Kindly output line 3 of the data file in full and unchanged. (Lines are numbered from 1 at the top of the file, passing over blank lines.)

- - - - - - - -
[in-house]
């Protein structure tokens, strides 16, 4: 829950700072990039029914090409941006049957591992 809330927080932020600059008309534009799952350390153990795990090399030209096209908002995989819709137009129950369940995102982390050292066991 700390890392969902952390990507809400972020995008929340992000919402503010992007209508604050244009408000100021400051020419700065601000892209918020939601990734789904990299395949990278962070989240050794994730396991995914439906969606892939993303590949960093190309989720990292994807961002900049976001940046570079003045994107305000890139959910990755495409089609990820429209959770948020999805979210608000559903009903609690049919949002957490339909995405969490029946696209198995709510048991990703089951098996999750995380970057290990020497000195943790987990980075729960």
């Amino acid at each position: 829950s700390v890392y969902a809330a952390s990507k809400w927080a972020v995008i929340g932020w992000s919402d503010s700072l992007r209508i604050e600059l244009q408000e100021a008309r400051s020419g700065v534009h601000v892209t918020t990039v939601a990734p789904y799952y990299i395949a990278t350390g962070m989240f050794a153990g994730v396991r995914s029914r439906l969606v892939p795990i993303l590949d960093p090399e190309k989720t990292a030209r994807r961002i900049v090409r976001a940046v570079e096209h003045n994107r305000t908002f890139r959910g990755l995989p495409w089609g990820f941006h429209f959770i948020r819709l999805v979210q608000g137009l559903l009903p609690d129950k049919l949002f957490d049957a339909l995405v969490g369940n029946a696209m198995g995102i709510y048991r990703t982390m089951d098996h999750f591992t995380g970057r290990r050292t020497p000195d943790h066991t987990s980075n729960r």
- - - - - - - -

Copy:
């Amino acid at each position: 829950s700390v890392y969902a809330a952390s990507k809400w927080a972020v995008i929340g932020w992000s919402d503010s700072l992007r209508i604050e600059l244009q408000e100021a008309r400051s020419g700065v534009h601000v892209t918020t990039v939601a990734p789904y799952y990299i395949a990278t350390g962070m989240f050794a153990g994730v396991r995914s029914r439906l969606v892939p795990i993303l590949d960093p090399e190309k989720t990292a030209r994807r961002i900049v090409r976001a940046v570079e096209h003045n994107r305000t908002f890139r959910g990755l995989p495409w089609g990820f941006h429209f959770i948020r819709l999805v979210q608000g137009l559903l009903p609690d129950k049919l949002f957490d049957a339909l995405v969490g369940n029946a696209m198995g995102i709510y048991r990703t982390m089951d098996h999750f591992t995380g970057r290990r050292t020497p000195d943790h066991t987990s980075n729960r």